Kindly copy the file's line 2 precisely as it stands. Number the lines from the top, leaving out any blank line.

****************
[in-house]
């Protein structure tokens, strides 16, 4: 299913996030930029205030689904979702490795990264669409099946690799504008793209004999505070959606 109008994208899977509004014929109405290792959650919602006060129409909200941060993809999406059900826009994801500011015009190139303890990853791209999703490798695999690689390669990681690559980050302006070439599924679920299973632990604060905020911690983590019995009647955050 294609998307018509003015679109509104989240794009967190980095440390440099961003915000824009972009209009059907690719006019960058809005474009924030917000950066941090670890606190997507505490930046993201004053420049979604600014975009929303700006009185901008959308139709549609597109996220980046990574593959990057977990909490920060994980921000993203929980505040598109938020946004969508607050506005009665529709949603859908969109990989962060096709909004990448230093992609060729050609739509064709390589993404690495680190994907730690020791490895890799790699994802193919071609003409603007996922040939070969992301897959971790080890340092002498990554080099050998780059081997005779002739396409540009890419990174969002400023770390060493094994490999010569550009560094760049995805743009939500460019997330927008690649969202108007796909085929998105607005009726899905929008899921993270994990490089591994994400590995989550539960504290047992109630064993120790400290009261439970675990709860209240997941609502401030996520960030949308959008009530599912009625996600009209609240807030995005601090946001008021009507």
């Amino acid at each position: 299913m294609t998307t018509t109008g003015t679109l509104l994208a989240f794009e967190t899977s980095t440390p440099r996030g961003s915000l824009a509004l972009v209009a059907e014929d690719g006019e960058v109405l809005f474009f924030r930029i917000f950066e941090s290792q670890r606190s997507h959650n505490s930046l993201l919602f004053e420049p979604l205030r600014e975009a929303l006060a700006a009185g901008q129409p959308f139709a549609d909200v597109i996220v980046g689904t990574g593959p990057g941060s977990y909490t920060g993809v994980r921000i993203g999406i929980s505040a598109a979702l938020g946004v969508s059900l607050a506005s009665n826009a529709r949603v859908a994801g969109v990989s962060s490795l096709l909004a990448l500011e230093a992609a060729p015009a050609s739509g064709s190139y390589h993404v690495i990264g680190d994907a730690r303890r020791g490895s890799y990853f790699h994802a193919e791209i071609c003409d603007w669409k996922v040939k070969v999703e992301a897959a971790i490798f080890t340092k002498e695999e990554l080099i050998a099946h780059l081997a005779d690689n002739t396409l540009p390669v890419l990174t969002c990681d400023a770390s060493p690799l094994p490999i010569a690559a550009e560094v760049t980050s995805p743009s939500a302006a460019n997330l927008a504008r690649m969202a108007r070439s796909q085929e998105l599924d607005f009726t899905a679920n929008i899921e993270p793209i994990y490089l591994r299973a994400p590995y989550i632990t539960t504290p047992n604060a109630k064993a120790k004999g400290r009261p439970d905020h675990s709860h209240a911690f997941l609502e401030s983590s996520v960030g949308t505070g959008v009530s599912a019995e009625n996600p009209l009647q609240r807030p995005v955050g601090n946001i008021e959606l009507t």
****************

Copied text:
């Protein structure tokens, strides 16, 4: 299913996030930029205030689904979702490795990264669409099946690799504008793209004999505070959606 109008994208899977509004014929109405290792959650919602006060129409909200941060993809999406059900826009994801500011015009190139303890990853791209999703490798695999690689390669990681690559980050302006070439599924679920299973632990604060905020911690983590019995009647955050 294609998307018509003015679109509104989240794009967190980095440390440099961003915000824009972009209009059907690719006019960058809005474009924030917000950066941090670890606190997507505490930046993201004053420049979604600014975009929303700006009185901008959308139709549609597109996220980046990574593959990057977990909490920060994980921000993203929980505040598109938020946004969508607050506005009665529709949603859908969109990989962060096709909004990448230093992609060729050609739509064709390589993404690495680190994907730690020791490895890799790699994802193919071609003409603007996922040939070969992301897959971790080890340092002498990554080099050998780059081997005779002739396409540009890419990174969002400023770390060493094994490999010569550009560094760049995805743009939500460019997330927008690649969202108007796909085929998105607005009726899905929008899921993270994990490089591994994400590995989550539960504290047992109630064993120790400290009261439970675990709860209240997941609502401030996520960030949308959008009530599912009625996600009209609240807030995005601090946001008021009507």